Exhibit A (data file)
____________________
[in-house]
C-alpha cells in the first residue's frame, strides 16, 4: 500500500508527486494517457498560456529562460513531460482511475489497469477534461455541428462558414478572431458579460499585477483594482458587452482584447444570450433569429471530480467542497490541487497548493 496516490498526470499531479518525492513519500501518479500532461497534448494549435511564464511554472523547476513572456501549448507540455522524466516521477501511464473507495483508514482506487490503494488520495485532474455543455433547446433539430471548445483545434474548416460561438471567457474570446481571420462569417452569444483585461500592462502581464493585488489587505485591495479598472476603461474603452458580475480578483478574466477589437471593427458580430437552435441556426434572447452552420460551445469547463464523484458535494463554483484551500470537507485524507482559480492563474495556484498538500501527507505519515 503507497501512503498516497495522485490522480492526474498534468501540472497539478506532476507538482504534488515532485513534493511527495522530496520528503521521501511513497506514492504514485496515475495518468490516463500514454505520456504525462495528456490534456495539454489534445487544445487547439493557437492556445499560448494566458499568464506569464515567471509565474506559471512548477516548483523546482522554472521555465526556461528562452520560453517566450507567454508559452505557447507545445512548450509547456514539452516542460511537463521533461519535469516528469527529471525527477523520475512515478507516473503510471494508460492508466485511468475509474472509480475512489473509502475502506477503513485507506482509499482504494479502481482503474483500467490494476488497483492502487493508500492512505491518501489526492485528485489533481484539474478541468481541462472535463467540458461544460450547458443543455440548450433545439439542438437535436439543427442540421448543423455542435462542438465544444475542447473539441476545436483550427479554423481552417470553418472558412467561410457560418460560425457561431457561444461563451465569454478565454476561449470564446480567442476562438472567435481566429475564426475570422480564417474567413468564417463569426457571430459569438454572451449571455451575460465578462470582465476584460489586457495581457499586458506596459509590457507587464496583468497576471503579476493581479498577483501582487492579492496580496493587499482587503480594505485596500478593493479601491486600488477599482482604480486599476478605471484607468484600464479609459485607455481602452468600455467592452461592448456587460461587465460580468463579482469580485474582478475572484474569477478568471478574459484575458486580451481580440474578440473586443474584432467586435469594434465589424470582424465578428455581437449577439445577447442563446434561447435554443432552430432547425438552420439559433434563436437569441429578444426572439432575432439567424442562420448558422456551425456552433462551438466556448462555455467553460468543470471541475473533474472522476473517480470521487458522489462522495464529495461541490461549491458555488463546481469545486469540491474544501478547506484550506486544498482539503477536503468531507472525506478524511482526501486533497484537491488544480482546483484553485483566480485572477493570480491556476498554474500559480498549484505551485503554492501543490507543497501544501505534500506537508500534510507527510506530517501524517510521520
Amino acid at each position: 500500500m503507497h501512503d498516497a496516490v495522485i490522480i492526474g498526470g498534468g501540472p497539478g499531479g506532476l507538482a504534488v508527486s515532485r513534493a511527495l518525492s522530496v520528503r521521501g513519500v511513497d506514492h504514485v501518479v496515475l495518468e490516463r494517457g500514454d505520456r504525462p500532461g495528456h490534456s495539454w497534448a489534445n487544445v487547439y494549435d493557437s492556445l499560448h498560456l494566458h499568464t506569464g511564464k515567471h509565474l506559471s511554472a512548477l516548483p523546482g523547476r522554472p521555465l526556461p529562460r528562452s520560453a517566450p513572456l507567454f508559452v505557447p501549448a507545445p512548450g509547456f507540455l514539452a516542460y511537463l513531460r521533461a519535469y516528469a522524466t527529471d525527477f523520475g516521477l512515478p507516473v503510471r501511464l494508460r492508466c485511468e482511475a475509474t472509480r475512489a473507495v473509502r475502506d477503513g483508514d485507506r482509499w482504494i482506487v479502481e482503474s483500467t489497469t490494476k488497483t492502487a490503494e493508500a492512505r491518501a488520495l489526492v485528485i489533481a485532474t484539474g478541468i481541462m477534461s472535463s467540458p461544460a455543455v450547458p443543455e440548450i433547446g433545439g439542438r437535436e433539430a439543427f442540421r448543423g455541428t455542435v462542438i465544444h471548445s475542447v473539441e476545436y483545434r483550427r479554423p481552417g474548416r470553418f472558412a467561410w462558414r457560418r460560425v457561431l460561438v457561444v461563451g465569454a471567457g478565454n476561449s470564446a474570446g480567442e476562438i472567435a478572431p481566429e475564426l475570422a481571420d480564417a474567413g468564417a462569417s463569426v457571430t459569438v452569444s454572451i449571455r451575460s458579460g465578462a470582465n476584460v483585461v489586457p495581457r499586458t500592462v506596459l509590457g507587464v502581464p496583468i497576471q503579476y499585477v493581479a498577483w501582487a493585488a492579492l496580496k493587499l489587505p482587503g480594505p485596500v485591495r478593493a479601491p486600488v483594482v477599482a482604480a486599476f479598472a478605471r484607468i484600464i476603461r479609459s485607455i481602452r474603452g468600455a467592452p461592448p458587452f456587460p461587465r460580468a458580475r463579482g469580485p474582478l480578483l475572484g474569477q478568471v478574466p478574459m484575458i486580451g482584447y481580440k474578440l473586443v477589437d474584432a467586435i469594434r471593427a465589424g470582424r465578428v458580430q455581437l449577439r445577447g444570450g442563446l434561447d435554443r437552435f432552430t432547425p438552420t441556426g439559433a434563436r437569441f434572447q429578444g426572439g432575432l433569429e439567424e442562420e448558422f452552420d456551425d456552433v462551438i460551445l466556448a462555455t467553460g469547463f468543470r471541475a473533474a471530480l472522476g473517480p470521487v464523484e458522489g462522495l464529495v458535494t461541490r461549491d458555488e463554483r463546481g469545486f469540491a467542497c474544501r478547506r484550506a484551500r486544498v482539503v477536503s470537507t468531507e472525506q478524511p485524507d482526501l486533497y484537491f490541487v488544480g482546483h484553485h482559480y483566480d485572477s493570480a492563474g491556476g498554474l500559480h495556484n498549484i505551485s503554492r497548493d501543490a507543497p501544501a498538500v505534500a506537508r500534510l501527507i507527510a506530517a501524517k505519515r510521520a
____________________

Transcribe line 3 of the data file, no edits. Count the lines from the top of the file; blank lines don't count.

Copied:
Amino acid at each position: 500500500m503507497h501512503d498516497a496516490v495522485i490522480i492526474g498526470g498534468g501540472p497539478g499531479g506532476l507538482a504534488v508527486s515532485r513534493a511527495l518525492s522530496v520528503r521521501g513519500v511513497d506514492h504514485v501518479v496515475l495518468e490516463r494517457g500514454d505520456r504525462p500532461g495528456h490534456s495539454w497534448a489534445n487544445v487547439y494549435d493557437s492556445l499560448h498560456l494566458h499568464t506569464g511564464k515567471h509565474l506559471s511554472a512548477l516548483p523546482g523547476r522554472p521555465l526556461p529562460r528562452s520560453a517566450p513572456l507567454f508559452v505557447p501549448a507545445p512548450g509547456f507540455l514539452a516542460y511537463l513531460r521533461a519535469y516528469a522524466t527529471d525527477f523520475g516521477l512515478p507516473v503510471r501511464l494508460r492508466c485511468e482511475a475509474t472509480r475512489a473507495v473509502r475502506d477503513g483508514d485507506r482509499w482504494i482506487v479502481e482503474s483500467t489497469t490494476k488497483t492502487a490503494e493508500a492512505r491518501a488520495l489526492v485528485i489533481a485532474t484539474g478541468i481541462m477534461s472535463s467540458p461544460a455543455v450547458p443543455e440548450i433547446g433545439g439542438r437535436e433539430a439543427f442540421r448543423g455541428t455542435v462542438i465544444h471548445s475542447v473539441e476545436y483545434r483550427r479554423p481552417g474548416r470553418f472558412a467561410w462558414r457560418r460560425v457561431l460561438v457561444v461563451g465569454a471567457g478565454n476561449s470564446a474570446g480567442e476562438i472567435a478572431p481566429e475564426l475570422a481571420d480564417a474567413g468564417a462569417s463569426v457571430t459569438v452569444s454572451i449571455r451575460s458579460g465578462a470582465n476584460v483585461v489586457p495581457r499586458t500592462v506596459l509590457g507587464v502581464p496583468i497576471q503579476y499585477v493581479a498577483w501582487a493585488a492579492l496580496k493587499l489587505p482587503g480594505p485596500v485591495r478593493a479601491p486600488v483594482v477599482a482604480a486599476f479598472a478605471r484607468i484600464i476603461r479609459s485607455i481602452r474603452g468600455a467592452p461592448p458587452f456587460p461587465r460580468a458580475r463579482g469580485p474582478l480578483l475572484g474569477q478568471v478574466p478574459m484575458i486580451g482584447y481580440k474578440l473586443v477589437d474584432a467586435i469594434r471593427a465589424g470582424r465578428v458580430q455581437l449577439r445577447g444570450g442563446l434561447d435554443r437552435f432552430t432547425p438552420t441556426g439559433a434563436r437569441f434572447q429578444g426572439g432575432l433569429e439567424e442562420e448558422f452552420d456551425d456552433v462551438i460551445l466556448a462555455t467553460g469547463f468543470r471541475a473533474a471530480l472522476g473517480p470521487v464523484e458522489g462522495l464529495v458535494t461541490r461549491d458555488e463554483r463546481g469545486f469540491a467542497c474544501r478547506r484550506a484551500r486544498v482539503v477536503s470537507t468531507e472525506q478524511p485524507d482526501l486533497y484537491f490541487v488544480g482546483h484553485h482559480y483566480d485572477s493570480a492563474g491556476g498554474l500559480h495556484n498549484i505551485s503554492r497548493d501543490a507543497p501544501a498538500v505534500a506537508r500534510l501527507i507527510a506530517a501524517k505519515r510521520a